2. How would you make reparations? Regardless of the prosecution of the people involved, Greenpeace has damaged a site with more than 70 zoomorphic designs, including the hummingbird where Greenpeace activists mounted their display, and other designs of plant life and flowers. The site was already suffering problems from environmental changes, deforestation, and squatters. Greenpeace has offered to pay for the restoration of the Nazca Lines site, at least the part where Greenpeace mounted the action, but if there are no known techniques for restoring the site, what would Greenpeace pay for—and how much could it possibly pay? Given the lack of restorative technology, is there anything that Greenpeace can affirmatively do in response to the damage its people have caused?
  3. How would you deal with the implications for developing nations?One of the serious implications of this action is that largely foreign environmentalists flew to Peru to conduct this action and flew out, without much or any consideration of Peruvians themselves. It feeds a narrative that environmentalists are at the minimum tone deaf to the developing world, impervious to what peoples and countries in the global South really want and value. By causing damage to a Peruvian archeological site, Greenpeace has added to the perception that developed world environmentalists are insensitive to the developing world’s needs, values, and priorities. Greenpeace has damaged its own “brand,” so to speak, but damaged that of other environmentalists as well. Is there a corrective action that Greenpeace can take, not only on its own behalf, but to help the image and reputation of the other environmentalists who might be aghast about what Greenpeace activists did in Peru?
  4. How would you proceed with future public relations–oriented advocacy actions? Had Greenpeace not happened upon a UNESCO World Heritage Site where it caused clear damage, the idea of having its climate change message spelled out in large letters to be seen from the air (for delegates from the 190 nations attending the conference to see as they flew into Peru) might have gotten a lot of attention. Its damage to the Nazca Lines has gotten Greenpeace attention, but not the kind it wanted. Has the trend toward symbolic, attention-getting advocacy actions aimed at making a splash and getting headlines and social media circulation turned counterproductive in itself? Are too many groups trying to find more and more outrageous or outlandish advocacy actions—ice bucket challenges, Kony “paint the town red” campaigns, and now Greenpeace lettering on an archeological site—where the point is being lost as the effort to get attention is overtaking the meaning? Greenpeace was not trying to marry Putin and Fox News in an anti-Greenpeace campaign, but it has managed to achieve that unlikely pairing. Would you alter Greenpeace’s attention-getting advocacy approaches, especially now that donors and supporters are expressing reservations about Greenpeace in the wake of the Nazca Lines incident?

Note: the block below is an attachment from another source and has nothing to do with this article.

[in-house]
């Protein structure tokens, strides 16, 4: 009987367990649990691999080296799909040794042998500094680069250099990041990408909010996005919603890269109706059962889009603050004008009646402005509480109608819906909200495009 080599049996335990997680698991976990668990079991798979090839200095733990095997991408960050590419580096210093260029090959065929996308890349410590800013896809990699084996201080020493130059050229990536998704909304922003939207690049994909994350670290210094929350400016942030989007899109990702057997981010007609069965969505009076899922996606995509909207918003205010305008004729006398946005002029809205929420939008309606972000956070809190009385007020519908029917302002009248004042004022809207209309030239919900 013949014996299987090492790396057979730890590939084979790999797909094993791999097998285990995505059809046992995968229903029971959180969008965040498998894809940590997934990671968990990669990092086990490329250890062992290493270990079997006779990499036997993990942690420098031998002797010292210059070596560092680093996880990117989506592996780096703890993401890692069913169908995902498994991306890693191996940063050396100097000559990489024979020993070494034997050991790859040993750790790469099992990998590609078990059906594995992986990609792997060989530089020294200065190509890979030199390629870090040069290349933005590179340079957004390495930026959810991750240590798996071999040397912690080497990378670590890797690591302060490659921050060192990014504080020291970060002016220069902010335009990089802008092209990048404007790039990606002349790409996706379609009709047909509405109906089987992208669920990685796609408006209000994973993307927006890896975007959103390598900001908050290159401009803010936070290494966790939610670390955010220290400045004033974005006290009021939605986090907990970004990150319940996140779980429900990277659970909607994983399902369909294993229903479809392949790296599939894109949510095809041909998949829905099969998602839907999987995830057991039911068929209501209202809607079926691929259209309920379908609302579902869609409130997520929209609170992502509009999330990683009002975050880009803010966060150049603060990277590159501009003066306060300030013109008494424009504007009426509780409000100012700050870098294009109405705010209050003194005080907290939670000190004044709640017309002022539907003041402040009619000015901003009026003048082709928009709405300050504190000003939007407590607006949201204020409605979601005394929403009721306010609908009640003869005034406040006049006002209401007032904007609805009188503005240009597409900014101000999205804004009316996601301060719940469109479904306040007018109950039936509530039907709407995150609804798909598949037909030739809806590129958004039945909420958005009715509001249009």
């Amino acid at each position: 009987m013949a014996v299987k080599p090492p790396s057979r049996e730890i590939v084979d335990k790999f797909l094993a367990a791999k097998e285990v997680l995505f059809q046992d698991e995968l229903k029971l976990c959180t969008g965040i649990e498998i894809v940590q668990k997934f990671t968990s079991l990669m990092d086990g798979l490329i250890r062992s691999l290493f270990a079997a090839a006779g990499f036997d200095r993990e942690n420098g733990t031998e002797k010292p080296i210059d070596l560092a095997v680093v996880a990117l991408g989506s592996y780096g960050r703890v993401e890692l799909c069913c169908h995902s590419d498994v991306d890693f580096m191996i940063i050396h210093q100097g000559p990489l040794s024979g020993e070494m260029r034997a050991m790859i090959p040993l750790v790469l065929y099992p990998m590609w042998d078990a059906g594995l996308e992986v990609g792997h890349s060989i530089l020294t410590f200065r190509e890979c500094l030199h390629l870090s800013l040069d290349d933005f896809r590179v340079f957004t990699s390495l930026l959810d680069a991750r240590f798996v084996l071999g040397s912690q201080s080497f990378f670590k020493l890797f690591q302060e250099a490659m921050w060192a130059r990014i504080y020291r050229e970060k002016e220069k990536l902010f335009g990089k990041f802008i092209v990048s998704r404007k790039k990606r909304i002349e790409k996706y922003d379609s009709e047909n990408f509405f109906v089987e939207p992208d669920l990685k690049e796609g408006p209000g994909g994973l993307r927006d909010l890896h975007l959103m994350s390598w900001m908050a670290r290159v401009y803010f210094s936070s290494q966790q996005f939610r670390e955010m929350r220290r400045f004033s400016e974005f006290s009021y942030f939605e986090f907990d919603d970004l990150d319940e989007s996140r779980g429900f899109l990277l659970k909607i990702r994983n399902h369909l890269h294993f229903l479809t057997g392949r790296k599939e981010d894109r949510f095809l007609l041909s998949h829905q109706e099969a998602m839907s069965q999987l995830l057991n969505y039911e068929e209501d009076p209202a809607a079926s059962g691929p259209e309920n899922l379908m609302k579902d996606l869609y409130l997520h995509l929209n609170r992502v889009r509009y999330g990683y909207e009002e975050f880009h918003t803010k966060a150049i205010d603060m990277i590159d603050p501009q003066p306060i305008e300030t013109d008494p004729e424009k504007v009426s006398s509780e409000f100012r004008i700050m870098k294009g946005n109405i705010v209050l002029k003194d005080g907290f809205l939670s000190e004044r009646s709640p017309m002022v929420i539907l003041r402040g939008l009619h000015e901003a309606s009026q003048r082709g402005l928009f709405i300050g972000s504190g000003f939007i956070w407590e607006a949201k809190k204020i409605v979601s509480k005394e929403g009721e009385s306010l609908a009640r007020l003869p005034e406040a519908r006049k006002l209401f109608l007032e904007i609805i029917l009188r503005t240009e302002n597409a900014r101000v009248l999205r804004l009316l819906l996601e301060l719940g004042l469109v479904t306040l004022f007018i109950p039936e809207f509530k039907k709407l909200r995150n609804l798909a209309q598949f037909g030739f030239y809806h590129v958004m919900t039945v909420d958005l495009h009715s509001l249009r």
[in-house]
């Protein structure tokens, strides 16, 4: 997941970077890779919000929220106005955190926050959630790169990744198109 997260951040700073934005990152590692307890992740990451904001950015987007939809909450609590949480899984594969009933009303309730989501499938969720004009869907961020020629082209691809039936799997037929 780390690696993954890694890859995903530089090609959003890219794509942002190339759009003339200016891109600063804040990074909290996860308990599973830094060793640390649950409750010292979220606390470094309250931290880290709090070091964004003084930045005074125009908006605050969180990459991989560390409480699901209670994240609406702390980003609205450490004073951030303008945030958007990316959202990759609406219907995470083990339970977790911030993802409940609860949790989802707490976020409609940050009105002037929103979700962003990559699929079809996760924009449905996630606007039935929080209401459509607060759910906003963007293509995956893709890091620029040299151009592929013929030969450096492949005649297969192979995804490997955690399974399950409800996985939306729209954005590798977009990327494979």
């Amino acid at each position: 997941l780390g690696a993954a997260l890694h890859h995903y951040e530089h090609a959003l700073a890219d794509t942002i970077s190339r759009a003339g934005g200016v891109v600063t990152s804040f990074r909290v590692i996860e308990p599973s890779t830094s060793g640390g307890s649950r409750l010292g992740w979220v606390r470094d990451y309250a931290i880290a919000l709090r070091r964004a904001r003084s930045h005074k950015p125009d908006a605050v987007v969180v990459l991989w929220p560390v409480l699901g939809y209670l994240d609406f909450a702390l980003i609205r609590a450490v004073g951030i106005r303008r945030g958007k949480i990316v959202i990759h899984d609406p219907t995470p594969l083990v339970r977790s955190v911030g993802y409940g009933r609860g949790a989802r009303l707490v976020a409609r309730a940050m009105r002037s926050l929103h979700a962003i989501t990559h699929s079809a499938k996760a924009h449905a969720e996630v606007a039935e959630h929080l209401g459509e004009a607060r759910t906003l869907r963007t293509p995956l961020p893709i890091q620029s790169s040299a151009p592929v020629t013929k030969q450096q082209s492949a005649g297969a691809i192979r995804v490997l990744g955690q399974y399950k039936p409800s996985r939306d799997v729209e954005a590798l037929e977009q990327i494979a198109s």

Greenpeace is a long-admired organization whose activists have risked not only imprisonment, as in Russia with the Arctic Sunrise, but physical harm, with the French navy’s sinking of the Rainbow Warrior in New Zealand before it joined a protest against French nuclear weapons tests in the Pacific. It has been admirably persistent and courageous in its activism on climate change, nuclear power, genetically modified foods, and much more. The Nazca Lines incident threatens to reverse much of Greenpeace’s trajectory of accomplishments and perhaps inalterably damage its organizational credibility and trust. What would you do if you ran Greenpeace?—Rick Cohen


Disclosure: Rick Cohen once served on an advisory board with Greenpeace CEO Kumi Naidoo when Naidoo was head of Civicus